Snow Falling on Cedars
A phenomenal West Coast bestseller, winner of a 1995 Pacific Northwest Booksellers Award, the 1995 PEN/Faulkner Award for Fiction, and the 1996 American Booksellers Association Book of the Year Award, the enthralling novel Snow Falling on Cedars is at once a murder mystery, a courtroom drama, the story of a doomed love affair, and a stirring meditation on place, prejudice, and justice.
San Piedro Island, north of Puget Sound, is a place so isolated that no one who lives there can afford to make enemies. But in 1954 a local fisherman is found suspiciously drowned, and a Japanese American named Kabuo Miyamoto is charged with his murder.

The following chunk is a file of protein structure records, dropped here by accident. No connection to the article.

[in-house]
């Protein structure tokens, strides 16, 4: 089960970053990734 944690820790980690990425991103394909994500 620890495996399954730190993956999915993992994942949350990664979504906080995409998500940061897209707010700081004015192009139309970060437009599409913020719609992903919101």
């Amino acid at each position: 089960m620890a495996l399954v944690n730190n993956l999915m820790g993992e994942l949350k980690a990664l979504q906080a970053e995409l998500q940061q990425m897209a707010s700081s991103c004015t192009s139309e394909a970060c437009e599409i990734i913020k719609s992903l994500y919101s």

In the course of the ensuing trial, it becomes clear that what is at stake is more than one man’s guilt. For on San Piedro, memory grows as thickly as cedar trees and the fields of ripe strawberries — memories of a charmed love affair between a white boy and the Japanese girl who grew up to become Kabuo’s wife; memories of land desired, paid for, and lost. Above all, San Piedro is haunted by the memory of what happened to its Japanese residents during World War II, when an entire community was sent into exile while its neighbors watched. Gripping, tragic, and densely atmospheric, Snow Falling on Cedars is a masterpiece of suspense—but one that leaves us shaken and changed.